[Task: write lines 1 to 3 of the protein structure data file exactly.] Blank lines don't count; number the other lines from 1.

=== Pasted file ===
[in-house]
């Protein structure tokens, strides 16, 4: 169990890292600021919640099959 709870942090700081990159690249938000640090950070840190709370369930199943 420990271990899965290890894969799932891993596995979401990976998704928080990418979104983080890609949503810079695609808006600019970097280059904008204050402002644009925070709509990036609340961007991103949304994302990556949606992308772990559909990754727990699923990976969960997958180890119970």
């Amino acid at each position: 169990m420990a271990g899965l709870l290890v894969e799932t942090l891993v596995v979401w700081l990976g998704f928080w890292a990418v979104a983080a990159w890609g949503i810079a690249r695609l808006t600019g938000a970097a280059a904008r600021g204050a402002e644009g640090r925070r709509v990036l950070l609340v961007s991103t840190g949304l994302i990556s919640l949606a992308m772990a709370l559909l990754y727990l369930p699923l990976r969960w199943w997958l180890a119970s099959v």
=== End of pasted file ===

[in-house]
């Protein structure tokens, strides 16, 4: 169990890292600021919640099959 709870942090700081990159690249938000640090950070840190709370369930199943 420990271990899965290890894969799932891993596995979401990976998704928080990418979104983080890609949503810079695609808006600019970097280059904008204050402002644009925070709509990036609340961007991103949304994302990556949606992308772990559909990754727990699923990976969960997958180890119970």
């Amino acid at each position: 169990m420990a271990g899965l709870l290890v894969e799932t942090l891993v596995v979401w700081l990976g998704f928080w890292a990418v979104a983080a990159w890609g949503i810079a690249r695609l808006t600019g938000a970097a280059a904008r600021g204050a402002e644009g640090r925070r709509v990036l950070l609340v961007s991103t840190g949304l994302i990556s919640l949606a992308m772990a709370l559909l990754y727990l369930p699923l990976r969960w199943w997958l180890a119970s099959v």